R We like it, but the o.litors of the An i
are outraged. One of then says it is 9
a d-d nuisnnee I Another says it i q'
damnable I And there lie sits and 81
t "Oh I I wIqh I was in Dixie I ri
'Wity jon Sou1.h In Dixie I'
I bour afte'. hto'dr. .TIo n aa won't e
tno$e1 for h A I Pof n Nytred him '
by the weeik.', The lun folk. don't.
like it. Passors-by wonder why in 'ti
thunder he don't change histune I N
One man, from Goshen,. Orange o0n-a b,
ty stood there an hour, to-day,# wait. hI
in to hear the next' 'tune. Buit io a
otfer tune oones out of thb horrid In.' w
qtrtionti And there lie sits, grind. li
"Way dowd,Poutho In Dixie! til
Oh! I wish I was In Dixie V' Ili
Yesterday, . Pomeroy had a row bi
about the matter. A radical, whose Vi
office Is close by, come dovn, and or.
derad the soldier to move bn. 14
"(an't do it," replied cripple. -1I
"Why. 1" (14
"'Cause I'm Iiiro4 to stay bore; o# In
these stmfs qnder this windgw, and b(
P1*f ,r trr 0no dt
"Vell, I'll see,' afd-up stairs camo
the excited radicail He raved6 and m
swore-throatertdi arro't and off li
sorts of trouble. di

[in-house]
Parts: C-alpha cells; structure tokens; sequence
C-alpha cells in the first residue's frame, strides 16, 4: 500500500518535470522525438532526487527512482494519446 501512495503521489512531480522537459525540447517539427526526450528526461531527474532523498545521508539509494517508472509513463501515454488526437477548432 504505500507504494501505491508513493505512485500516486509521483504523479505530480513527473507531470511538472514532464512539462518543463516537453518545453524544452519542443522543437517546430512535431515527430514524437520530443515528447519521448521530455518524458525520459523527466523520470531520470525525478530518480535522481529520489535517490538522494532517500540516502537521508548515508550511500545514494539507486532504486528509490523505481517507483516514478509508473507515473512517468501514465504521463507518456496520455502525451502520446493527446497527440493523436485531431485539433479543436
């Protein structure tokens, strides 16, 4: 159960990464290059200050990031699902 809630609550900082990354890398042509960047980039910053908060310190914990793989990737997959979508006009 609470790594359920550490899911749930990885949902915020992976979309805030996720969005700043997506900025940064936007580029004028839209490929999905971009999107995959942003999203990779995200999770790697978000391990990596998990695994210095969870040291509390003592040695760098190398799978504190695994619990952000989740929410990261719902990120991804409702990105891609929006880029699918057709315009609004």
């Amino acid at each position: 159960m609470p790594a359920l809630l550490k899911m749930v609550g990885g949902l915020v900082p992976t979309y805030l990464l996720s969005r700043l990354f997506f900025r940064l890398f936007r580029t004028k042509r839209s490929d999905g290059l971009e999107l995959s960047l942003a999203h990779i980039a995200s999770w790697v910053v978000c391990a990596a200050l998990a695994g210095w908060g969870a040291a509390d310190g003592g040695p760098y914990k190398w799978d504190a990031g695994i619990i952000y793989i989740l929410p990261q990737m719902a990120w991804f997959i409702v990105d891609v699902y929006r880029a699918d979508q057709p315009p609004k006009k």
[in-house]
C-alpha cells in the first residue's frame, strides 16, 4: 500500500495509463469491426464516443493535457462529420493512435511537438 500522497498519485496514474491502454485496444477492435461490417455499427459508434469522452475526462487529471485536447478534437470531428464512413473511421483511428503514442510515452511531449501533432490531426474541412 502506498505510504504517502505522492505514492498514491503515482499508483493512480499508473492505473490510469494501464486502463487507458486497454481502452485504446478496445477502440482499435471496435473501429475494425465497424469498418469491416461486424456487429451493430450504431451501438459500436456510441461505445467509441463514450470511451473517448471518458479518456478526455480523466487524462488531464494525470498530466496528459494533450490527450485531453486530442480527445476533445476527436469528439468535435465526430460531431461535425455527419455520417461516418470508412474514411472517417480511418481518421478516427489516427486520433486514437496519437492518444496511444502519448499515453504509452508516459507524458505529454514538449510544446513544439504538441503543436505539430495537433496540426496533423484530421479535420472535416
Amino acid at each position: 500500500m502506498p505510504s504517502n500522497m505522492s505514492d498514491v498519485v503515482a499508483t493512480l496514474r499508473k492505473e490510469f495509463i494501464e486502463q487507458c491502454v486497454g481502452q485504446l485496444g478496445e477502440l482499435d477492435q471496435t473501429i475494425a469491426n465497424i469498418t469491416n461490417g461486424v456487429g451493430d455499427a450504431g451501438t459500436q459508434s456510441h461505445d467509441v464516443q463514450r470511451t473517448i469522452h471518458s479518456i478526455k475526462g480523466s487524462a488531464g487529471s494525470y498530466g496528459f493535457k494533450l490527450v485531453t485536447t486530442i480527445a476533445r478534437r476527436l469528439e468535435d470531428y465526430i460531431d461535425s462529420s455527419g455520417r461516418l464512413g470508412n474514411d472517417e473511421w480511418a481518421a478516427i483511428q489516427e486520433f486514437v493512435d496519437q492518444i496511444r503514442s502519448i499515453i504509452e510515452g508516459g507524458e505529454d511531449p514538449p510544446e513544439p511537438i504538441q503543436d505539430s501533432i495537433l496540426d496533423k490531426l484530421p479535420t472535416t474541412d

tocun't help It," said Poneroy p h
that man was a soldi-r-he fout, 1
lie -saved his country-ho pays ron ",
dollars a year to grind his moovind, f .
have hired Himl for the season, and I I
shall have him play that same tune tr
day after day, to rewind the working it
men that tb
'Way jown SoUMh ifi.
Oro a lot ofni a. a 'd
said be, "If you toneh that , P edibr I'll
mash your loyal head. I rent.these: ve
promises ; that soldier has paid his co
licens ; p.a for the mud?6, att I'll
have it just as I want it..- 21
And the man is still grindhig away at
'Wary oWi 8'oli fi Mie.' th
ffow long lie is to grind at that1 at
mill, God and Pol.oroy only know. bi
But it's a funny idea, compelling us h
to sit here hour after hour to listen to ac
that soldier grinding out of his ton vi
dollar licepso organ , -
'Way down South -InDitill 6
We tried to co1i lifii'to ohnhgo hid,
tinovbut he "Von't.,11d'sas hat
Pomeroy hired himto grinf liti-his
return. - If Ie will hasten ;back, we'll *
pay the bill and call it quits. . :I
E VERy A,* V61 VOTF -No I. A
N'tilk dAhilifioe olis'o!resi rai" ihoqp
to '6Y,'elow.cliins- whgri W1 re6 for *"a
tinie deprived.of. iia elective franchise,
and it is urged dint e0qry mn of pfopor
age exercise the .privih.e e and Yott' diitre
ing the approacting e ectima. Alm b
35,650 of the~ number reg:ntered did not
vote in th laat eh rkna d: its is prea
E~?ble tIm ht early, i' hot (hie whole ot'
tisenumbr were white men, 12emocra s
a'id Conservativ'es, ,T.he mg.,.it.
'these wero deprived by reason 6f' thiei t
then htiatin ga isabilify. li.E iiany dial 1i
votet beeanse:oftidiffarench fa l11i i6f
this nber no* vbu-, anal wd add t.*'it
the large number of poj.red mJ.-n who ~
hayv" ainee turned from then flaidiepl si
paart, WV?u will Jlina fortmuia whk 'il 6 ~
Sthe DeutioctAcy; th, eaendit us pti' iid
cncluusive thuats we will liAv Va.' d nided